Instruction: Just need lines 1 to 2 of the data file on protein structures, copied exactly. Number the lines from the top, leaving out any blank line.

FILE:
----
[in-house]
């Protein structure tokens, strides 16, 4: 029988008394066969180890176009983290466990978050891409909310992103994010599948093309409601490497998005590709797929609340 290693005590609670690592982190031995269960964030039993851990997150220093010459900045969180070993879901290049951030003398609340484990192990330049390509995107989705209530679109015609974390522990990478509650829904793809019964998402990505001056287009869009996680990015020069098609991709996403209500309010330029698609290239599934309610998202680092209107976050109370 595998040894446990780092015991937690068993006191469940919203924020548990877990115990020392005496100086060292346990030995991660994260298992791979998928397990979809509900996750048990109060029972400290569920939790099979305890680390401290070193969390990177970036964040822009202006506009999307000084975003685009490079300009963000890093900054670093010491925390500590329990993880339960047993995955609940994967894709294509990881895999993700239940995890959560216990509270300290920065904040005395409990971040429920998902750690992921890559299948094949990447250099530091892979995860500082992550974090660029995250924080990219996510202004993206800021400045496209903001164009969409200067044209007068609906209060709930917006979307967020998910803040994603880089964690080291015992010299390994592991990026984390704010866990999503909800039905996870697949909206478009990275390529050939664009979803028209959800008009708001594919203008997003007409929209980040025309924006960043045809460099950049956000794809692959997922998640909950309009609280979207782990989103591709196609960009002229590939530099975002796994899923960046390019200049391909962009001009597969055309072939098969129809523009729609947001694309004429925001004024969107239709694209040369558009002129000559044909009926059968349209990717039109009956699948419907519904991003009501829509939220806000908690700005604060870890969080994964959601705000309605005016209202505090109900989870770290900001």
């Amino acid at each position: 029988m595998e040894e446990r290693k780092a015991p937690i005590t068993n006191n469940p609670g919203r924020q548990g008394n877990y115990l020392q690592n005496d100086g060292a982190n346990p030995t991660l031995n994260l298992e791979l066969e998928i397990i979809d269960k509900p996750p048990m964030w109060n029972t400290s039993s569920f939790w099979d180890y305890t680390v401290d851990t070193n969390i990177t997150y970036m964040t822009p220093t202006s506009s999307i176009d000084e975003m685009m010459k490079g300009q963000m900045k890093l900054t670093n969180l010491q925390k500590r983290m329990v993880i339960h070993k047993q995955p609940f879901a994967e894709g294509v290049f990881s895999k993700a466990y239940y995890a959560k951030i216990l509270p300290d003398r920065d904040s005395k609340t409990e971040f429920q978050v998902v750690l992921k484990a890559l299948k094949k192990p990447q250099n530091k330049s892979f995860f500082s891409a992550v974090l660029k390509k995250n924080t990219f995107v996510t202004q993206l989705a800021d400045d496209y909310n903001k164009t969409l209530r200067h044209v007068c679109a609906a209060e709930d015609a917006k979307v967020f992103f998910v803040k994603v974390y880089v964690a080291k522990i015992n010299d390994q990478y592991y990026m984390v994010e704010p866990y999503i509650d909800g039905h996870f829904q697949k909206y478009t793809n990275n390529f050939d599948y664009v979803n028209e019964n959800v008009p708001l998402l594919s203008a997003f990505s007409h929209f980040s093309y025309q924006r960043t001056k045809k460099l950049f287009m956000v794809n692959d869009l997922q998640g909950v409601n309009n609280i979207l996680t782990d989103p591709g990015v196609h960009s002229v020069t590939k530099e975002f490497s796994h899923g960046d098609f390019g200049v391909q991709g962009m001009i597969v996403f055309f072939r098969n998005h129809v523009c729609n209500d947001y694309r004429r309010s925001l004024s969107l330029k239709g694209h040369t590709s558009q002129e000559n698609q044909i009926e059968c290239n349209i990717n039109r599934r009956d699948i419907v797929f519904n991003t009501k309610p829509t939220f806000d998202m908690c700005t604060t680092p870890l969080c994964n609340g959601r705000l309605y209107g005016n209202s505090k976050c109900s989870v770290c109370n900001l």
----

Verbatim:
[in-house]
């Protein structure tokens, strides 16, 4: 029988008394066969180890176009983290466990978050891409909310992103994010599948093309409601490497998005590709797929609340 290693005590609670690592982190031995269960964030039993851990997150220093010459900045969180070993879901290049951030003398609340484990192990330049390509995107989705209530679109015609974390522990990478509650829904793809019964998402990505001056287009869009996680990015020069098609991709996403209500309010330029698609290239599934309610998202680092209107976050109370 595998040894446990780092015991937690068993006191469940919203924020548990877990115990020392005496100086060292346990030995991660994260298992791979998928397990979809509900996750048990109060029972400290569920939790099979305890680390401290070193969390990177970036964040822009202006506009999307000084975003685009490079300009963000890093900054670093010491925390500590329990993880339960047993995955609940994967894709294509990881895999993700239940995890959560216990509270300290920065904040005395409990971040429920998902750690992921890559299948094949990447250099530091892979995860500082992550974090660029995250924080990219996510202004993206800021400045496209903001164009969409200067044209007068609906209060709930917006979307967020998910803040994603880089964690080291015992010299390994592991990026984390704010866990999503909800039905996870697949909206478009990275390529050939664009979803028209959800008009708001594919203008997003007409929209980040025309924006960043045809460099950049956000794809692959997922998640909950309009609280979207782990989103591709196609960009002229590939530099975002796994899923960046390019200049391909962009001009597969055309072939098969129809523009729609947001694309004429925001004024969107239709694209040369558009002129000559044909009926059968349209990717039109009956699948419907519904991003009501829509939220806000908690700005604060870890969080994964959601705000309605005016209202505090109900989870770290900001």